^ Irving, Ron (2013). Beyond the Quadratic Formula. MAA. p. 42.

^ Struik, D. J.; Stevin, Simon (1958), The Principal Works of Simon Stevin, Mathematics II–B, C. V. Swets & Zeitlinger, p. 470

^ Heaton, H. (1896) A Method of Solving Quadratic Equations, American Mathematical Monthly 3(10), 236–237.

^ Jahr, Cathy. Barron's How to Prepare for the Tennessee Gateway High School Exit Exam in Algebra, p. 137 (Barron's Educational Series, 2005): "The Quadratic Formula is one of the most important formulas in mathematics because it is a method for solving all quadratic equations."

^ Heywood, Arthur. Intermediate algebra: lecturelab, p. 235 (Dickenson Pub. Co., 1975): "The quadratic formula is one of the most important formulas in mathematics, and we will now spend some time studying many different ways of using it."

^ Blanton, Floyd. Modern College Algebra, p. 162 (McGraw–Hill, 1967): "The quadratic formula is the most powerful method for solving quadratics since it can be used to solve any quadratic."

^ ^{a} ^{b} Smith, R. and Peterson, J. Introductory Technical Mathematics, pp. 408–409 (Cengage Learning 2006): "The factoring method has limited application. Only certain quadratic equations can be solved by factoring. Completing the square…can be a rather long and complicated procedure and is seldom used in practical applications. [The] quadratic formula…is the most useful method for solving complete quadratic equations."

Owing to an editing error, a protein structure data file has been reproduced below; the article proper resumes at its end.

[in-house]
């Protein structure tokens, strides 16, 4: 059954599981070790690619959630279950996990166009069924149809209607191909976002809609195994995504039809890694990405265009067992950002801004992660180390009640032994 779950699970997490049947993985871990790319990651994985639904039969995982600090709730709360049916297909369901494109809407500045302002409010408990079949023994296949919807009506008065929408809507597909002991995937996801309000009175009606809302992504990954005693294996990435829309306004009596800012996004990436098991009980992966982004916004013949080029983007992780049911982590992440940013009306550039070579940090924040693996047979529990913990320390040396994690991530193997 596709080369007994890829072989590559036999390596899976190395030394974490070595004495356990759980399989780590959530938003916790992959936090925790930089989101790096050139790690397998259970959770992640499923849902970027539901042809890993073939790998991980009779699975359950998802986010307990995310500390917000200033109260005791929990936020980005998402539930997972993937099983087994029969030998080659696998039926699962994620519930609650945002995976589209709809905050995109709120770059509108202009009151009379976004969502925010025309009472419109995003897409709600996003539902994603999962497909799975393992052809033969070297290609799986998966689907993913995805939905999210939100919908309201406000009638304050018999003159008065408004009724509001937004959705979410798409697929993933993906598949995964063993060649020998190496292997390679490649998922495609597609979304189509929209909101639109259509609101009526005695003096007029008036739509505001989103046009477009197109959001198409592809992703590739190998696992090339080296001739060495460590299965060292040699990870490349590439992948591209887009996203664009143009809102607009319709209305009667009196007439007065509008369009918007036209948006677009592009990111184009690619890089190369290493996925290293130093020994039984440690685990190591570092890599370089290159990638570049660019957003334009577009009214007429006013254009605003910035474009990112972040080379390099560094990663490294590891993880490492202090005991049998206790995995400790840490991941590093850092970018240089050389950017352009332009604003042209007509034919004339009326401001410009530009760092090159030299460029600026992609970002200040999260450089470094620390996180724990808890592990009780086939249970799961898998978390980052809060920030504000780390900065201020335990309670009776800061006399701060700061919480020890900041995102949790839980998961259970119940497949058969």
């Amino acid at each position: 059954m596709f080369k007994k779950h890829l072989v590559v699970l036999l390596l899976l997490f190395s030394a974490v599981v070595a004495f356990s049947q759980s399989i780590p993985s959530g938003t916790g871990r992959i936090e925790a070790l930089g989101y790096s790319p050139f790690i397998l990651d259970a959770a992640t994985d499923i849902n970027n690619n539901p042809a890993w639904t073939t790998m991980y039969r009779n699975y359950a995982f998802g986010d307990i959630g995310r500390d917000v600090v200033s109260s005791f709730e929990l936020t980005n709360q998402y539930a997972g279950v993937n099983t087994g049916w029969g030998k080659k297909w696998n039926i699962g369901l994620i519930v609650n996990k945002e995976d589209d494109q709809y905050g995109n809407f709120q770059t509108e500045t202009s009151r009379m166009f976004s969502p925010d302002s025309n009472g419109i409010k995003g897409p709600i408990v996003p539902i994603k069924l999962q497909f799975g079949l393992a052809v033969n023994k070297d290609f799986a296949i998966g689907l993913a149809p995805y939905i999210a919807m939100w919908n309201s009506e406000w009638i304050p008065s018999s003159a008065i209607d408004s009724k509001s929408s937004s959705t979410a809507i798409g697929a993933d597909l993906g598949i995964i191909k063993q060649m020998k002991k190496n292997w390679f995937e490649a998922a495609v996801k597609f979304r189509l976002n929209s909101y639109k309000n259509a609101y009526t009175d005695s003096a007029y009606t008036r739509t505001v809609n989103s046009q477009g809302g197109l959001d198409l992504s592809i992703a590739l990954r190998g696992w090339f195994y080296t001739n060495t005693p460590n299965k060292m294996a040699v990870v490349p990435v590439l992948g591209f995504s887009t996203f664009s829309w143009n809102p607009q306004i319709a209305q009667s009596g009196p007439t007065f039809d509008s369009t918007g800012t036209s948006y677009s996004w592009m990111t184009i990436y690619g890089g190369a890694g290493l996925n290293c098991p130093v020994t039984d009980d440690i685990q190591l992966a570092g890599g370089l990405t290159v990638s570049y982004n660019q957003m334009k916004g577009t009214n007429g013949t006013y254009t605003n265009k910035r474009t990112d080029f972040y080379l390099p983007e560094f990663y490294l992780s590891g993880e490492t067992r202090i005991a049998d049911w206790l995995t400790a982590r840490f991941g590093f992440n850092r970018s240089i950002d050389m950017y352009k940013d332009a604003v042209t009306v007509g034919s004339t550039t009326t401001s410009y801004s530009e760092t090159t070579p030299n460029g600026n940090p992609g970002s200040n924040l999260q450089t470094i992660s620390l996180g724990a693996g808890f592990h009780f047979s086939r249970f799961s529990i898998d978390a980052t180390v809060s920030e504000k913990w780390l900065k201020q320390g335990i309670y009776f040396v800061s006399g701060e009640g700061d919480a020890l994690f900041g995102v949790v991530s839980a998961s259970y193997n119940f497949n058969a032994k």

^ Banks, John. Elements of Algebra, p. 97 (Allyn and Bacon, 1962): "The quadratic formula is one of the most useful formulas in elementary mathematics. You should be certain you know what it is and how to use it. Many other equations can be solved by first reducing them to quadratic form."

^ Larson, R. and Hodgkins A. College Algebra with Applications for Business and Life Sciences, p. 104 (Cengage Learning 2009): "The Quadratic Formula is one of the most important formulas in algebra, and you should memorize it."

^ McConnell, John. Algebra, p. 603 (Scott Foresman 1993): "The Quadratic Formula is one of the most famous formulas in all of mathematics. You should memorize it today."

^ Payne, M. Intermediate Algebra, p. 289 (West Publishing 1985): "While the method of completing the square may be used to solve quadratic equations, it is more involved than the quadratic formula, and is seldom used in practical work."

^ Davis, L. Technical Mathematics, p. 174. (Merrill Publishing 1990): "You can use the quadratic formula, as well as completing the square, to solve any quadratic equation. However, you will find that the quadratic formula is easier to use."

^ Dugopolski, Mark. Algebra for College Students, p. 541 (McGraw Hill 2006): "Any quadratic equation can be solved by completing the square or using the quadratic formula. Because the quadratic formula is usually faster, it is used more often than completing the square."

^ Sterling, Mary. CliffsStudySolver: Algebra II, p. 60 (Houghton Mifflin Harcourt 2012).

^ ^{a} ^{b} Hoehn, Larry (1975). "A More Elegant Method of Deriving the Quadratic Formula". The Mathematics Teacher 68 (5): 442–443.

^ Smith, David E. (1958). History of Mathematics, Vol. II. Dover Publications. p. 446.

^ Prasolov, Viktor; Solovyev, Yuri (1997), Elliptic functions and elliptic integrals, AMS Bookstore, , §6.2, p. 134
External links

Quadratic formula calculator

Quadratic formula calculator Online

Alternative formula (Wolfram)